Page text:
It Shouldn’t Matter How You Got Too Drunk to Consent

It Shouldn’t Matter How You Got Too Drunk to Consent

It Shouldn’t Matter How You Got Too Drunk to Consent

The message in New York State law is clear: If you get drunk or high or wasted, whatever happens is your fault. We have a chance to change that.


Did you know that in New York State, if you drink to excess and are raped you can’t claim you were too drunk to give consent, as long as you consumed the alcohol voluntarily? (The same applies to drugs.) Around 30 years ago, the state legislature passed a law to protect people raped when their drinks were spiked with Rohypnol or other date-rape drugs, then a horror story much in the news. But it did not address the much more common case of people who overindulge—at a bar or a party, on a date, whatever—and are taken advantage of while incapacitated. Those people are assumed in law to be able to consent, even if they can’t stand or speak and are in a total stupor, and are as out of it as someone who had the exactly same level of intoxication secretly forced upon them. The message is clear: If you get drunk or high or wasted, whatever happens is your fault. You should have thought about that before you toasted the birthday girl too many times at the bar on Saturday night.

Don’t be ashamed if you had no idea that this state of affairs existed in our supposedly progressive, woman-friendly state. I didn’t know either. Victim-blaming is so written into our unconscious assumptions about sexual violence it gets little attention, even when voted into law by our elected representatives and written down in plain black and white. What gets forgotten, as Chris Lake of Community for a Cause wrote me in an e-mail, is this: “When we victim-blame the intoxicated, we ignore the fact that they are innocent of a crime.” The attention is fixed on them, and not on the accused perpetrator.

In a recent Zoom call with legislators and advocates, Lizzie Asher, cofounder of the Cura Collective, read a harrowing personal testimony from a rape survivor who detailed how a police officer badgered and humiliated her when she reported her rape, implying that because she was intoxicated she was both willing and untrustworthy. It was obvious that the officer either didn’t believe her or didn’t care. There was no follow-up; he was clearly annoyed by her phone calls to ask about the status of her case. It was dismissed without her even being notified, leaving her traumatized both by the rape and her attempt to report the crime. Despite flashbacks, depression, and anxiety, she wrote, “The one thing I can’t shake is my desire for justice.”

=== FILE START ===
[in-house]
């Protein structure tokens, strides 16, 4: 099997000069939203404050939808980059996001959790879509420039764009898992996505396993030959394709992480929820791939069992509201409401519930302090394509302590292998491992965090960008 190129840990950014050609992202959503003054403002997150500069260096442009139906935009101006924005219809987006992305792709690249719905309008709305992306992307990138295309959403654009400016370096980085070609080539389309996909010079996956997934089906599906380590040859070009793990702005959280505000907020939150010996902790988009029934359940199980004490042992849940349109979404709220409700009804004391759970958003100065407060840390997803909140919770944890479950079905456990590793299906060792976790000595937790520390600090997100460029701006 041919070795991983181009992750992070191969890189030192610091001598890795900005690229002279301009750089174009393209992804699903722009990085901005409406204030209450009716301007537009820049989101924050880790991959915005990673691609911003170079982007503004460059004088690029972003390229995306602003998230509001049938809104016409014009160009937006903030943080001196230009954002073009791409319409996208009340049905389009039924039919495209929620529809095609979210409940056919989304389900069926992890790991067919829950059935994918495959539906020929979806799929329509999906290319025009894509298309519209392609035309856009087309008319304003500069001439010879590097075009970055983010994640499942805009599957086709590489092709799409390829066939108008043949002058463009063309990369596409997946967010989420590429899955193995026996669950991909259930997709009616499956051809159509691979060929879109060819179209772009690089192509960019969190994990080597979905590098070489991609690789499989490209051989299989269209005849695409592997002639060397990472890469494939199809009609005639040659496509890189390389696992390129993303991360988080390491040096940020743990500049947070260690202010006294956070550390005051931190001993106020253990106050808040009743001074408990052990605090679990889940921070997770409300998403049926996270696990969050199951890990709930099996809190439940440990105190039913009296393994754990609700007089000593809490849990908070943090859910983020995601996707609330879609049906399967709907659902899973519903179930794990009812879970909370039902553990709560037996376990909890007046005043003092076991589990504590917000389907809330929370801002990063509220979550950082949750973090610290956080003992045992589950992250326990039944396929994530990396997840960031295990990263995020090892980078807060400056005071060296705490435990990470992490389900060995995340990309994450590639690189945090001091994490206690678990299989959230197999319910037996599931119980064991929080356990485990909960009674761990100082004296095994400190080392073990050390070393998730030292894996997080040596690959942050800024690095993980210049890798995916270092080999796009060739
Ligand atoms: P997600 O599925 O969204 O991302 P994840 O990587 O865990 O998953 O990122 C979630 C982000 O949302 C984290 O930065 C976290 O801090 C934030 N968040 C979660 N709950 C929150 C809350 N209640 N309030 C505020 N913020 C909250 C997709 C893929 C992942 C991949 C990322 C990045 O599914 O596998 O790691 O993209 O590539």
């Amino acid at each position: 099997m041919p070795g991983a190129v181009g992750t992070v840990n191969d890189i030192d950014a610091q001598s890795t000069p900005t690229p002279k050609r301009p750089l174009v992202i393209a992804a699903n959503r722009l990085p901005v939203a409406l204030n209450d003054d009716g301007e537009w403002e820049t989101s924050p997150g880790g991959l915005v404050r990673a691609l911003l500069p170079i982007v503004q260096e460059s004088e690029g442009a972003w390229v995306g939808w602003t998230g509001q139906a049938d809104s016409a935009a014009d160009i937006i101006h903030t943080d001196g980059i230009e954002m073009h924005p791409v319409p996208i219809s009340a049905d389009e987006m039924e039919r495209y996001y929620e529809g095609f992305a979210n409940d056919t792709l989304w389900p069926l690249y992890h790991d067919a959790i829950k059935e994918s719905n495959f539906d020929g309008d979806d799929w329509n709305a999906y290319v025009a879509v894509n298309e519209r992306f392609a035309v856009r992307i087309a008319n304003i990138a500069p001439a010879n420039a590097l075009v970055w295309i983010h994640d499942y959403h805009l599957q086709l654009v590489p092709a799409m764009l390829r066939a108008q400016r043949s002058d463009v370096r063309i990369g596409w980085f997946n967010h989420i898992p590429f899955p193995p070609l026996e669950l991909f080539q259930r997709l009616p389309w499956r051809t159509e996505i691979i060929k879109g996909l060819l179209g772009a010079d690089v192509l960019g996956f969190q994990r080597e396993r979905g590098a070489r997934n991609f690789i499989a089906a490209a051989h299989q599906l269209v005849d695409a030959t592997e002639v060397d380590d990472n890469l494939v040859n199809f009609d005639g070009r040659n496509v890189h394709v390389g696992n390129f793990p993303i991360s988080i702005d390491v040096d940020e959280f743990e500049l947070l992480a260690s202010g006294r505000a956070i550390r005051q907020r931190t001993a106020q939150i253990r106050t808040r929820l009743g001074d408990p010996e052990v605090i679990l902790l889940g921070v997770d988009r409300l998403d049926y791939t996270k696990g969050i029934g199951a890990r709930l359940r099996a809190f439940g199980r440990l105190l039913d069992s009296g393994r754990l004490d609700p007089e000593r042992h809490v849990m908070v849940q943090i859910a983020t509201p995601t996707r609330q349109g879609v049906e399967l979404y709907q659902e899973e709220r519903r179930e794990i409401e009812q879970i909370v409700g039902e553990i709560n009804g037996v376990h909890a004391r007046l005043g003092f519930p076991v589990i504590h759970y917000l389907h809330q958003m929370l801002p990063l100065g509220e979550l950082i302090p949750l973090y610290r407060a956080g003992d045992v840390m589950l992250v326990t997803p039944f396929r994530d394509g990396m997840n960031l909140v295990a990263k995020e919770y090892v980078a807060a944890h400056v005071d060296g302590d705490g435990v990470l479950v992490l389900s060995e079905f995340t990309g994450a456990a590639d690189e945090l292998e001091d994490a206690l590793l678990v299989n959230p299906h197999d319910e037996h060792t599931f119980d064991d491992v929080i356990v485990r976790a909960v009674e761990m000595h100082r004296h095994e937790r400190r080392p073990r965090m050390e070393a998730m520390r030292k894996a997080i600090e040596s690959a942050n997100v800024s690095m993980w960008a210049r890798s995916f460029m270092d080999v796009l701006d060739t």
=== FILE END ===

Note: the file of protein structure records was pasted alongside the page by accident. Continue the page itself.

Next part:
A similar situation is playing out now in the Bronx. In May two police officers were charged with the 2023 rape of a heavily intoxicated woman with whom they had been drinking in a bar. The local paper, the Norwood News, reports, “The victim was seen on surveillance video unable to stand or walk on her own, being held up by Garcia and Alcantara-Santiago by her arms, and later being carried by the defendants into a building. The following morning, the victim went to a local hospital. Medical testing identified DNA contributions from both men on the victim.”

As the law now stands, the accused perpetrators can claim she consented, and then it becomes a she said/they said: two cops versus one woman with a drinking problem. It’s reminiscent of a notorious Manhattan case 15 years ago, involving two cops and a woman so drunk her taxi driver asked the officers to carry her up to her apartment, where she claimed they raped her. The cops denied all, and rather preposterously insisted they returned twice just to check up on her and counsel her about her drinking. The cops were acquitted by a jury.

Fortunately, the law may be about to change. Sponsored in the Senate by Nathalia Fernandez and in the Assembly by Jeffrey Dinowitz, Bill A01065 / S04555-B would revise the law to include voluntary intoxication: If you are too drunk to consent, it won’t matter how you got there. (Just to reassure defense attorneys, we are not talking about a glass of wine: You have to be so drunk a reasonable person would have known that you were incapacitated. It seems to have an effect; data collected by Community for a Cause suggests that states where similar laws have been passed have seen a decrease in the number of rapes involving voluntary intoxication.) Senator Fernandes put it perfectly in an e-mail to me: “By closing this significant gap in our legal system, we ensure that survivors of sexual assault are not denied justice based on arbitrary distinctions between voluntary and involuntary intoxication. By recognizing the fundamental principle of consent regardless of substance consumption, we are affirming our commitment to supporting survivors and holding perpetrators accountable for their actions.” On the Zoom call, Assemblyman Dinowitz emphasized, “Our women colleagues are very vocal about this.”

The Senate has already passed the bill, as it has done for four of the last five years (in 2022 a last-minute technical issue prevented it from coming to a vote). In the Assembly, where it’s failed to come to the floor in previous years, its fate is less assured. It has over 70 sponsors, but will Speaker Carl Heastie bring it forward?

The legislative session ends on June 6. Speaker Heastie needs to hear that people care about this. New Yorkers can call him today at 518-455-3791 or 718-654-5836. Twenty-three states and the District of Columbia already acknowledge in law that people who drink willingly can be too drunk to consent. Let’s add New York to the list this June.

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Katrina vanden Heuvel
Editorial Director and Publisher, The Nation

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